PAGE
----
Science Says Slow Walkers Have More To Worry About Besides Everyone Hating Them
When you have places to be and deadlines to meet, the last thing you need is someone slowly strolling in front of you on the street. As a native New Yorker, I speak for all the speedy walkers of this city when I say slow walkers are the bane of our very packed agendas. If you're one of these infuriatingly slow walkers who obstructs the busy flow of life, I'm sorry to inform you that you guys actually have a little more to worry about besides people like me hating your existence. New research says slow walkers are at risk of dying from heart disease.
According to a study conducted by researchers at the University of Leicester, how slowly you walk could affect your heart health, and it may subsequently increase your risk of dying from heart disease at a young age.
In the study, researchers followed more than 420,000 people over a six-year period to examine the speed of their usual stroll and assess their death rates, as well.
The findings showed that those who identified as being slow walkers were found to be between 1.8 and 2.4 times more likely to die of heart disease during the six-year time period than rapid-paced walkers.
However, the researchers believe this may be due to a possible correlation between speedy walkers and active lifestyles.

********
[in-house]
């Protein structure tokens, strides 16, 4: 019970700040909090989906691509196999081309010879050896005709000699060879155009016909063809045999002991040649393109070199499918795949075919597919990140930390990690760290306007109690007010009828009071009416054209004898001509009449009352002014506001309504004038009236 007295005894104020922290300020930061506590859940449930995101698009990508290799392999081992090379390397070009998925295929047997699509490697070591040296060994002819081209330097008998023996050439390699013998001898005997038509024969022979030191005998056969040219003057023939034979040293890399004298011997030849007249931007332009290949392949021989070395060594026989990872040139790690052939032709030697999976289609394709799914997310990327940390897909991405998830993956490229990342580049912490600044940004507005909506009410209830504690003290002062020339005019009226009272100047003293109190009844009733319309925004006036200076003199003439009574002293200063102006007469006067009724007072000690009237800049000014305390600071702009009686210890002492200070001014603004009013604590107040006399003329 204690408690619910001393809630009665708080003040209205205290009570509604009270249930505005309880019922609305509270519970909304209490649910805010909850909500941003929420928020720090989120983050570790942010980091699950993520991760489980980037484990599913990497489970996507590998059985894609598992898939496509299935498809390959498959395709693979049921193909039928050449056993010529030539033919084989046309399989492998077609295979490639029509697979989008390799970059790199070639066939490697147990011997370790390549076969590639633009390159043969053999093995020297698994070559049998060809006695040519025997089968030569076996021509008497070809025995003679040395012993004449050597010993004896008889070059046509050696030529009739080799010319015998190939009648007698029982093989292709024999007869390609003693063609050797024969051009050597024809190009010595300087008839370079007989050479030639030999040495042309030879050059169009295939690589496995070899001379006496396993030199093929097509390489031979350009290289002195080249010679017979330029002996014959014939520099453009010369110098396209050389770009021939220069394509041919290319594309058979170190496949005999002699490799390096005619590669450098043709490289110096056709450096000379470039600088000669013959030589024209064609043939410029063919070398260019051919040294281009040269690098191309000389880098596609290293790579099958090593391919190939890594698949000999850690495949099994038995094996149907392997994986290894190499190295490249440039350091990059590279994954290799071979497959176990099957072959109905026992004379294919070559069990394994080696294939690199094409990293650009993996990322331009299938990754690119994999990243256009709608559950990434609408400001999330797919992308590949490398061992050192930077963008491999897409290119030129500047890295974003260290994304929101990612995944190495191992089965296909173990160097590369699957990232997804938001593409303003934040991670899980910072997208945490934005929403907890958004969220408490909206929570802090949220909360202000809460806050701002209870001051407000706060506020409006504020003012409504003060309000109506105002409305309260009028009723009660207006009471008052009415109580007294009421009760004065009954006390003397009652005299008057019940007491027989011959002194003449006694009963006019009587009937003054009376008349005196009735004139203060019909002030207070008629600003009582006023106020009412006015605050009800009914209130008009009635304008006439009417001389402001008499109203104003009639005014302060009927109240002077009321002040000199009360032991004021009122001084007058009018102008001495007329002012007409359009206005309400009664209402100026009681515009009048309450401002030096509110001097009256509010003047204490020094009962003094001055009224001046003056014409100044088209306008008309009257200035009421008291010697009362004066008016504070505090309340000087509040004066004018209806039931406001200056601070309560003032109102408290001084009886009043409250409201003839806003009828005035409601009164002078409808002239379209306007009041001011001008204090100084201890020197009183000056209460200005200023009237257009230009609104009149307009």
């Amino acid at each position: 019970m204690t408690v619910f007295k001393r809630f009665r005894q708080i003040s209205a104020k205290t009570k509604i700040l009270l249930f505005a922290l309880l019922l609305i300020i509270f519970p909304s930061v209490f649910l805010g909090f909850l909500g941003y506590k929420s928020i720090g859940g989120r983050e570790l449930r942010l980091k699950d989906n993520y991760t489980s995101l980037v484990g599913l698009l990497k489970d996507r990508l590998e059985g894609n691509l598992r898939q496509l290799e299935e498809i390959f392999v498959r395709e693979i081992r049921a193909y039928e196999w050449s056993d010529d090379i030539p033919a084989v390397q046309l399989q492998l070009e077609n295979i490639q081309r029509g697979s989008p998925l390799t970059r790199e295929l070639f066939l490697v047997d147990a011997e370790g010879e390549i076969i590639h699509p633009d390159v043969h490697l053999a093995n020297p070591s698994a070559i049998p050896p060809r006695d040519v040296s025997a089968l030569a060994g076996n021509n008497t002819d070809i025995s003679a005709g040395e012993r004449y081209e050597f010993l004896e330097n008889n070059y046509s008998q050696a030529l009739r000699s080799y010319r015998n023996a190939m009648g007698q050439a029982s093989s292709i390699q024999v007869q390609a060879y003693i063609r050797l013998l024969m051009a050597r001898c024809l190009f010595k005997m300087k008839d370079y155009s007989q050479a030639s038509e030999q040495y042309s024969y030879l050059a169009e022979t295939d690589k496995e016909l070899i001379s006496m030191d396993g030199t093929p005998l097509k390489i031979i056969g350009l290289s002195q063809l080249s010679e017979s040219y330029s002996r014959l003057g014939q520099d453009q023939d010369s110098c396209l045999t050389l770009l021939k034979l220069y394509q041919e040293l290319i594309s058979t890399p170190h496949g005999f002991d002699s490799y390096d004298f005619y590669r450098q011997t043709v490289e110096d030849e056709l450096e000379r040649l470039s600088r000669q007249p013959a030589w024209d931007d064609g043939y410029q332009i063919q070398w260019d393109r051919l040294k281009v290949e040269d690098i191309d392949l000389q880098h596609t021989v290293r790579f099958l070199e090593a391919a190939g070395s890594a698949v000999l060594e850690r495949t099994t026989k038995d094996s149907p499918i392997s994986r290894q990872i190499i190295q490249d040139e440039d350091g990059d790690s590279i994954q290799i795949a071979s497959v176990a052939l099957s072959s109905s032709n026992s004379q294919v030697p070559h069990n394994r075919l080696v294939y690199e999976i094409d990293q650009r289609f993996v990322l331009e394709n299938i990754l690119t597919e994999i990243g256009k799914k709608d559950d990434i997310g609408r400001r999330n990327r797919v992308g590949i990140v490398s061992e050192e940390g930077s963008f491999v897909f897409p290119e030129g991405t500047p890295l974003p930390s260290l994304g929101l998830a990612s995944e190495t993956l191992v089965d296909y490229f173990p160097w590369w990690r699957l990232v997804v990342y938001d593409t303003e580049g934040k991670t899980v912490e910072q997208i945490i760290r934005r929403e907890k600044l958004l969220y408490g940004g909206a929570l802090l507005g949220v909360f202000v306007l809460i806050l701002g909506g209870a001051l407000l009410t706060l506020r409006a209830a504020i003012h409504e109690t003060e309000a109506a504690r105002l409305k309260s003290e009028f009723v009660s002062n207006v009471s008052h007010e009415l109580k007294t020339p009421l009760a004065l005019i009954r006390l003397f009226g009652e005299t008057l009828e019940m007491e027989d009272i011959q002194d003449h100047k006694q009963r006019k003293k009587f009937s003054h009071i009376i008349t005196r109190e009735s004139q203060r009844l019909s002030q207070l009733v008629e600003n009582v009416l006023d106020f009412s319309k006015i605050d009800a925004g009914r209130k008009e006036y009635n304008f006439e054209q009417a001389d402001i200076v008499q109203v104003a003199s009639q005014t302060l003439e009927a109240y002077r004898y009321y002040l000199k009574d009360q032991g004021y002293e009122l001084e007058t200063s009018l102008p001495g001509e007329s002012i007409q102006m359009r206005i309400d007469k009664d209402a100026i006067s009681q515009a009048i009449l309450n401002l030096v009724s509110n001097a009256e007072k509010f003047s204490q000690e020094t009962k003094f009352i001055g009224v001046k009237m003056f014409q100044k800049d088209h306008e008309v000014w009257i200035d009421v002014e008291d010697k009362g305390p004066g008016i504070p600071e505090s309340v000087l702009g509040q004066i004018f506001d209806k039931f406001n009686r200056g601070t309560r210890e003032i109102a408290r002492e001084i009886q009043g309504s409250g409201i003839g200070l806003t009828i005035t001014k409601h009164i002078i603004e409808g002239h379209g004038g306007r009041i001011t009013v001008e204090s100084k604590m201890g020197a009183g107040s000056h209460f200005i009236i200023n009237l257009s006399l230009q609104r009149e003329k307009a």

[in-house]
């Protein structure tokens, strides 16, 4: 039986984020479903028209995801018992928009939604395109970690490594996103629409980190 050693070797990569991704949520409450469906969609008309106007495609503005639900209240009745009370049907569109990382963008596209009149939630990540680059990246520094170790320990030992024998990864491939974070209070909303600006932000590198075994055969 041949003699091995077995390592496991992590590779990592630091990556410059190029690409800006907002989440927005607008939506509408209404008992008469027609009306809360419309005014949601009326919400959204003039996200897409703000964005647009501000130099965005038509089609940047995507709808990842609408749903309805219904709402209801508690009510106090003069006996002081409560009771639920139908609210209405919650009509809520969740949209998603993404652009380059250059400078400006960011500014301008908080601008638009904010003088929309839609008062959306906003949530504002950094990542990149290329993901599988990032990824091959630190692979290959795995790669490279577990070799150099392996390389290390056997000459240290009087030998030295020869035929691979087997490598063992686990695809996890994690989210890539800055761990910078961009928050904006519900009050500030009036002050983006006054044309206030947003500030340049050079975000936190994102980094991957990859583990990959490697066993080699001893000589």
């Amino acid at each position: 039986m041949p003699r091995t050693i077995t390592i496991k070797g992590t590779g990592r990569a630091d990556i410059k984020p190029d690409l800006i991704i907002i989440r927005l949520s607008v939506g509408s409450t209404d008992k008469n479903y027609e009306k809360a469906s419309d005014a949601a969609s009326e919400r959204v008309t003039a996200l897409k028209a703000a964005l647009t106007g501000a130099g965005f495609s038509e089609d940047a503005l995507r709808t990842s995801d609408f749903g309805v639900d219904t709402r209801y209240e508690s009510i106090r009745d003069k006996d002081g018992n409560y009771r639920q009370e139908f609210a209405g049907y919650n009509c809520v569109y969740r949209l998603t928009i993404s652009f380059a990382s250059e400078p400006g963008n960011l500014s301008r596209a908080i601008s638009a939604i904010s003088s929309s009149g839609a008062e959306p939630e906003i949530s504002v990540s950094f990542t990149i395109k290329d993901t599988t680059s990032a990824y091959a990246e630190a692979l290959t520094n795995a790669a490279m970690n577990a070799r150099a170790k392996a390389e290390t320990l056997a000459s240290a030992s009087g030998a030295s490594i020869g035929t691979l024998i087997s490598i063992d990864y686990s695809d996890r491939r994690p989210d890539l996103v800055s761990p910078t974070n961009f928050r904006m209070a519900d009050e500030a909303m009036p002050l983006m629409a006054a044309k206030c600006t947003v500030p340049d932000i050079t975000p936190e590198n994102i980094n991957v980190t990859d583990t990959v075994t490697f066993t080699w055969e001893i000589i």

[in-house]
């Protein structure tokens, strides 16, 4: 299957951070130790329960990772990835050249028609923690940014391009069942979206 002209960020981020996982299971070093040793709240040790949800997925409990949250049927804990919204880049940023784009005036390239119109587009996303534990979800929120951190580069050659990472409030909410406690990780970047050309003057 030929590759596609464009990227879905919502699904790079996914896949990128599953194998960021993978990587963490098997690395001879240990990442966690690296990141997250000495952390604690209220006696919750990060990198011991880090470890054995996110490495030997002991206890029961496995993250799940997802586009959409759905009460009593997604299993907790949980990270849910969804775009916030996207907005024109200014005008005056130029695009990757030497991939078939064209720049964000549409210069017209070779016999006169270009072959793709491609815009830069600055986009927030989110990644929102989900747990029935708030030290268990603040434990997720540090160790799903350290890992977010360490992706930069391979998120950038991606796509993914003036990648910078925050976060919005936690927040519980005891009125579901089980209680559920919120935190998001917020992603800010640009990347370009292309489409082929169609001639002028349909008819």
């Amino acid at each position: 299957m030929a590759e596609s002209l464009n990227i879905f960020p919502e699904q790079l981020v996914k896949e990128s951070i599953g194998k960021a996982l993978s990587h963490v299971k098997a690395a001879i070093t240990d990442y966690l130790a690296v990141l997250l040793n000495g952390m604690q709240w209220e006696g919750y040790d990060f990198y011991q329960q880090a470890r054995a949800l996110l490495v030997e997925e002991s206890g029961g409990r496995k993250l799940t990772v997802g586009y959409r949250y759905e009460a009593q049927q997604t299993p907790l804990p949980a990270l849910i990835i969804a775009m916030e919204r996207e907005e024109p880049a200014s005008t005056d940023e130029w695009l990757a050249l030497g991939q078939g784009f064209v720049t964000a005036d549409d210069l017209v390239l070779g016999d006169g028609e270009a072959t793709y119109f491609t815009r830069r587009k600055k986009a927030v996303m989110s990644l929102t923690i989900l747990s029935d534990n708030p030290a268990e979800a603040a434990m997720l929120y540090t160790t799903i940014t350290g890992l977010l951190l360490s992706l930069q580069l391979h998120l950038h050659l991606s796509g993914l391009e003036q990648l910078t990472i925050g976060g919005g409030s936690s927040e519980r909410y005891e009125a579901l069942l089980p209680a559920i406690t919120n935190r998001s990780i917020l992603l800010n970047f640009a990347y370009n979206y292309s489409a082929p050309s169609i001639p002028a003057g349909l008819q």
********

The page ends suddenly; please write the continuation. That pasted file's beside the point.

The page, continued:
According to their hypothesis, people who tend to walk at a faster pace are more physically fit and more likely to exercise than slow walkers. Therefore, fast walkers are better protected against things like high blood pressure, obesity, and sedentary lifestyles — all of which are potential causes of heart disease.
If you are one of these aloof walkers who stroll like the world is legitimately in slow motion, then maybe you can't help it, and you genuinely prefer not to rush your life along. As a native Manhattan woman, I don't really get that, but hey, I'm not here to judge.
However, given the pretty real threat of heart disease in this case, you may want to add a bit more activity into your life. I mean, it can't hurt, right?
No one says you have to become a marathon runner overnight. There are plenty of everyday, casual ways to spice up your life with a bit of sweat and movement.
For one, stay away from escalators and elevators. If you see a very long staircase, then use that very long staircase as an opportunity to take your very long walk. Minute things like climbing the steps rather than taking a joy ride on an escalator can gradually make a huge difference in your life.
You can also look into 10-minute power exercises, which, I promise you, are really fun — I do them all the time. Regardless of how busy you are, I'm willing to bet you can find 10 minutes in your day to commit to your health.
Another way to ensure you get more activity in your life? If you take public transportation, get off a stop or two early. That's about 10 to 20 extra minutes of walking you just factored into your life, just by getting off the train a little earlier than usual. And don't worry, if you don't want to walk fast, you don't have to (I guess *sigh*), but at least you're moving more, right? That's the ultimate goal here.
Slow and steady usually wins the race, but when it comes to your heart health, you really have to put in some extra movement to do what's best for your body.
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